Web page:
October 12, 2009 11:09 AM   Subscribe

Wonderful documentary on the art inspired chain of Best retail stores designed by Site architectural firm in the '70s and early '80s. 1::2::3::4
posted by vronsky (17 comments total) 26 users marked this as a favorite
Nice! I'm pretty sure this is the one I went to as a kid in the Baltimore suburbs. Several times I've tried to tell people I went to a store like that as a kid, and they always kind of look at me like maybe I just had an overactive imagination.
posted by drjimmy11 at 11:19 AM on October 12, 2009

I recall seeing pictorials about the Best stores all over the place back in the day. While clearly a product of their time, seeing them again still makes me smile.
posted by Thorzdad at 11:25 AM on October 12, 2009

thank you, vronsky, this is great. had never seen this before!
posted by noway at 11:34 AM on October 12, 2009

those are some seriously awesome buildings. am I correct in seeing that one of them has a corner that somehow can be pulled away from the building?
posted by shmegegge at 11:35 AM on October 12, 2009

My first job ever was as a second story warehouse monkey fulfilling orders from the showroom below at one of their more mundane stores. Imagine the shelving in a Costco, with only 3 ladders for 7 order-pullers. It's a wonder no fell to their death free-climbing those shelves and carrying dorm-cube fridges back down.
posted by NortonDC at 11:39 AM on October 12, 2009

Best of the web?

I remember a Best retail store outside Philadelphia, and going there when I was younger. But I can't remember any architectural details like these.
posted by Blazecock Pileon at 11:40 AM on October 12, 2009

Yes shmeggege, check out part 2 of the doc :)

I was surprised to learn from the second link that Best sores would take art in exchange for merchandise. Can you imagine trying this in a Best Buy today? "I'd like to trade this sculpture I made for one of your plasma screens" They would laugh you out the door.
posted by vronsky at 11:43 AM on October 12, 2009

Fantastic architecture, reminiscent to me of buildings like WonderWorks, the Orlando Ripley's Believe it or Not museum, and yet plain and intimidating like the bank in Edward Scissorhands (I was hoping to find a pic online, but no dice). I really love watching video of real people (not movie clips) from the '70s. It's a glimpse of another time. Attitudes were different then, but not so different that we can't relate today. The bits with people rappelling down the front of the building with Spider-Man were pretty awesome.

I wish there were stores and buildings like this today, outside of the touristy-type stuff I linked to.
posted by The Winsome Parker Lewis at 11:53 AM on October 12, 2009

From the Best Products Wikipedia entry...
As of 2007, some of these distinctive buildings have been converted into conventional buildings by removing the architectural embellishments, or in a few cases, demolished.

Best went under in 1998.
posted by Thorzdad at 11:54 AM on October 12, 2009

This just jogged my memory of going to the "Forest" showroom in Richmond when I was little. I also remember they had a kind of distinctive headquarters building on I-95 at E. Parham Rd. in Henrico county that apparently had a shitload of art in it.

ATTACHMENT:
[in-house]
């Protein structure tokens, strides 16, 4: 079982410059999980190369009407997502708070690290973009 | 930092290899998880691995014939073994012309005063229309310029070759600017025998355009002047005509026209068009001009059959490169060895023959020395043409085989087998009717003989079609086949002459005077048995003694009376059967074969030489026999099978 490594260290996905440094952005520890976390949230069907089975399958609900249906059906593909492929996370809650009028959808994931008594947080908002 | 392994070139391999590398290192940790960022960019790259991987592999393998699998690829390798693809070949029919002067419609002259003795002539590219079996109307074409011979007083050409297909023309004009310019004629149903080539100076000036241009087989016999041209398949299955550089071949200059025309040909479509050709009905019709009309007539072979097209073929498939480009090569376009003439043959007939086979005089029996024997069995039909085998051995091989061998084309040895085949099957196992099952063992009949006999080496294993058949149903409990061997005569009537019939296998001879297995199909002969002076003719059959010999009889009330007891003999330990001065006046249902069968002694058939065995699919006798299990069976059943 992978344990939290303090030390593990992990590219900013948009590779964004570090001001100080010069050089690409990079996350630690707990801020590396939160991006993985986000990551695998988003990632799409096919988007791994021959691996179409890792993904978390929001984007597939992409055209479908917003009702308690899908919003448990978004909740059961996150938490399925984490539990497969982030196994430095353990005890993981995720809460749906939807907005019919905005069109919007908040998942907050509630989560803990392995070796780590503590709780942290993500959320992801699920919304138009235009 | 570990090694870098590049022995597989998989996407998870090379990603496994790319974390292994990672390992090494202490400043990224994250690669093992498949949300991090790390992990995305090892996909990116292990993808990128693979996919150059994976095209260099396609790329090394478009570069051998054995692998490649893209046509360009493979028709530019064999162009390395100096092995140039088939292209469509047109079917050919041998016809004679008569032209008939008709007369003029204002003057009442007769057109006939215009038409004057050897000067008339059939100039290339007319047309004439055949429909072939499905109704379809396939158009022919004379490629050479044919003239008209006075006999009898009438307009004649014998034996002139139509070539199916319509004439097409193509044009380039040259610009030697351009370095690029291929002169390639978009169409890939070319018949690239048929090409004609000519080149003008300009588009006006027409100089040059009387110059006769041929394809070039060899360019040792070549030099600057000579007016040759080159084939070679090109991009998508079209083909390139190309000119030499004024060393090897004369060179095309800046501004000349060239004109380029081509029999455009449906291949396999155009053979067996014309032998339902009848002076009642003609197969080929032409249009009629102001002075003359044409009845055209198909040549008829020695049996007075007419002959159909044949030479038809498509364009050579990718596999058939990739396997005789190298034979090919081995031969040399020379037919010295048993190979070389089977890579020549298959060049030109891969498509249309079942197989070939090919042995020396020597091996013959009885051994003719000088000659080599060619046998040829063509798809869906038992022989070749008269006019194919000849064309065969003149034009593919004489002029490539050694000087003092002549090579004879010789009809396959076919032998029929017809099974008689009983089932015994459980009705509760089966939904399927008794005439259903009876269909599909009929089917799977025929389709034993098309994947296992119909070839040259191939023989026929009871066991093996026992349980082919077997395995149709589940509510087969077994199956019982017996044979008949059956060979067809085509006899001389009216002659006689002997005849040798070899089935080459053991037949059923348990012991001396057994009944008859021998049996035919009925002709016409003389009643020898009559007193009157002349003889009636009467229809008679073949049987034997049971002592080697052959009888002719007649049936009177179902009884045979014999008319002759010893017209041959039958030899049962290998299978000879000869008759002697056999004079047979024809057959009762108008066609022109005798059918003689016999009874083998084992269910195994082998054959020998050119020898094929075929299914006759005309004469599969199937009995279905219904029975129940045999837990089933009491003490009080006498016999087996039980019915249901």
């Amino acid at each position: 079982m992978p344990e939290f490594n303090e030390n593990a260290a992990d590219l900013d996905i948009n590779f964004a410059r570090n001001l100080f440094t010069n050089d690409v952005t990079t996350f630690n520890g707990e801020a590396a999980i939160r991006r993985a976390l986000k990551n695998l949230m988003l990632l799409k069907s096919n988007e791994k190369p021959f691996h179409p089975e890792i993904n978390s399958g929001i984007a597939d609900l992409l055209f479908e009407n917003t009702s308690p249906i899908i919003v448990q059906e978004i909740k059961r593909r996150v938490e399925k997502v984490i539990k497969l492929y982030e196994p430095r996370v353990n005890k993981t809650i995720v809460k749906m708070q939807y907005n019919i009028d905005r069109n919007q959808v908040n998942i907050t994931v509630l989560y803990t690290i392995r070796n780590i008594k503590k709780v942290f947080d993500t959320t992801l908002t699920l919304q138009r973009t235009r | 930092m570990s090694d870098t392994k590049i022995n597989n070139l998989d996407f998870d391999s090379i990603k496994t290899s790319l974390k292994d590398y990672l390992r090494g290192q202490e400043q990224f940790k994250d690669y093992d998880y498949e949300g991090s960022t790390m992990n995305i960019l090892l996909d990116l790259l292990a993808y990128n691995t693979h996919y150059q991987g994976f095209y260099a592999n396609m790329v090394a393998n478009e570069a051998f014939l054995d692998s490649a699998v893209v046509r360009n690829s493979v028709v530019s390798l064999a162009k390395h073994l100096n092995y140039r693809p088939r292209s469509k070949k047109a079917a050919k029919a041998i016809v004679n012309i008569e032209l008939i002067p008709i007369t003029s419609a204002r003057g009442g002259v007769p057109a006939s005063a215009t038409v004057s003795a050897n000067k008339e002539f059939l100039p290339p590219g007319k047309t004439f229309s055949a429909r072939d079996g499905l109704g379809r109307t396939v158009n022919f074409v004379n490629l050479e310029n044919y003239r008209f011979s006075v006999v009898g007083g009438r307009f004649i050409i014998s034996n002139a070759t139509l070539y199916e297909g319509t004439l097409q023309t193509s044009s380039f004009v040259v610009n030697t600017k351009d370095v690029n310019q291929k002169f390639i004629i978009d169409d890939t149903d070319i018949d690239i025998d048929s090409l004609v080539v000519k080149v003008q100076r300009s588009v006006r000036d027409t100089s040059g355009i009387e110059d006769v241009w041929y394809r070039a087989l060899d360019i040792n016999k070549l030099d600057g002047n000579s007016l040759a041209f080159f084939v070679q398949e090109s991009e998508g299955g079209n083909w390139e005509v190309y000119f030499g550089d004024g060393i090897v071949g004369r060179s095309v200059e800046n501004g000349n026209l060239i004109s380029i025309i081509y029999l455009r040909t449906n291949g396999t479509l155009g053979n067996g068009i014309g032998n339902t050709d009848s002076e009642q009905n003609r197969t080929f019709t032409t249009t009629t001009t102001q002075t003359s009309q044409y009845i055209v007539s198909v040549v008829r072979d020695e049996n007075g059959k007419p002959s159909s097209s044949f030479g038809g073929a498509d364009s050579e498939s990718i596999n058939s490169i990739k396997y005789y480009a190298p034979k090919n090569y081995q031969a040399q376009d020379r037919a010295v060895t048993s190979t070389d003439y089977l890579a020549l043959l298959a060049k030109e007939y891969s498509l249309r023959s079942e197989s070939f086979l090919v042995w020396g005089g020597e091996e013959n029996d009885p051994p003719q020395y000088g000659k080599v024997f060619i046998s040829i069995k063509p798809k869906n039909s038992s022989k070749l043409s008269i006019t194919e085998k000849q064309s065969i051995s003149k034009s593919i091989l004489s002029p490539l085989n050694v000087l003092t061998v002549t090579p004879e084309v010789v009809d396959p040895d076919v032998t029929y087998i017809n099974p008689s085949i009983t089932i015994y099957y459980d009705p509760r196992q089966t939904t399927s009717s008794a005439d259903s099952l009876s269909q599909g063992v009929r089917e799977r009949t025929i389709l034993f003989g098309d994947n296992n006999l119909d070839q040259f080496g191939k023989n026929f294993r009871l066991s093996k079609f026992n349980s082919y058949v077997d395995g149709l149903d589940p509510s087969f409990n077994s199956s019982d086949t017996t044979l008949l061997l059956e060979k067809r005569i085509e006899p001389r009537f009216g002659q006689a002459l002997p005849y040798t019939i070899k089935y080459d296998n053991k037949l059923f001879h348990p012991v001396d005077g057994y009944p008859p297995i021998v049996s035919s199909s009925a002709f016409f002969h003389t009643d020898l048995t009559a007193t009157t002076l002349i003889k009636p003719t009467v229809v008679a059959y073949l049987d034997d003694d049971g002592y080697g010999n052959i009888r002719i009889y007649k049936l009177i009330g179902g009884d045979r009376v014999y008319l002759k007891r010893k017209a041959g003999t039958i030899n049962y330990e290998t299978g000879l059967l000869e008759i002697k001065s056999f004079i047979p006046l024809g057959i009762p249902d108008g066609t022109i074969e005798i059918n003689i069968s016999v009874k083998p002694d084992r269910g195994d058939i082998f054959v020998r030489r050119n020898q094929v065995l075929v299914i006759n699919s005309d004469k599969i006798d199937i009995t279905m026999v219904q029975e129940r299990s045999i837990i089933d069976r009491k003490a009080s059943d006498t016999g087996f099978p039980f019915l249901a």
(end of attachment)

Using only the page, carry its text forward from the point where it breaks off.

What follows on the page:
posted by ghharr at 12:05 PM on October 12, 2009

I frequented the Cutler Ridge store as a youth. You could drive between the layers of the facade; it was kind of annoying, though, because as a pedestrian trying to get into the building the sight lines sort of sucked.
posted by seanmpuckett at 12:26 PM on October 12, 2009

The Best store on Roosevelt Boulevard in Northeast Philadelphia was actually an old Basco store. You could tell because the huge three-story letters that spelled BASCO were still there. Best just wrapped the letters with a kind-of Best wrapping paper, such that you could still make out the letters of Basco. Odd.

Guess they were load-bearing letters.
posted by inturnaround at 2:53 PM on October 12, 2009

Best went under in 1998.

Well, that didn't make the buildings vanish in a puff of bankruptcy smoke.
posted by dhartung at 4:12 PM on October 12, 2009

Best went under in 1998.

And until 2007 or so, there was a still-standing, still empty BEST store in Northridge, California that was eventually converted to a 24 Hour Fitness next to, ironically, a brand new Best Buy. Talking out of my ass, I'd say that, the store being in a prime retail area, must have been tied up in some kind of legal limbo before the property could be sold.

Not that this contributes in any major way to the conversation, I just wanted to try out the BEST logo in HTML
posted by eyeballkid at 4:46 PM on October 12, 2009

Thanks for posting this, Vronsky. I remember saving a clipping from Time magazine back in the early 80s about these stores. IIRC, one of them had a row of cars that were submerged into the pavement of the parking lot, so when I first moved to Chicago and saw the Berwyn Spindle, I thought it might've been a Site piece. But though it was very cool, it wasn't, and alas, the Spindle is no more.
posted by Bron at 6:02 PM on October 12, 2009

Very cool. I've seen some photos here and there, of some of these buildings, but never really put it all together. Great post, vronsky, thanks so much!
posted by flapjax at midnite at 12:41 AM on October 13, 2009

"almost all... have now either had their facades removed or have actually been demolished."

posted by Mr. Anthropomorphism at 8:51 AM on October 13, 2009

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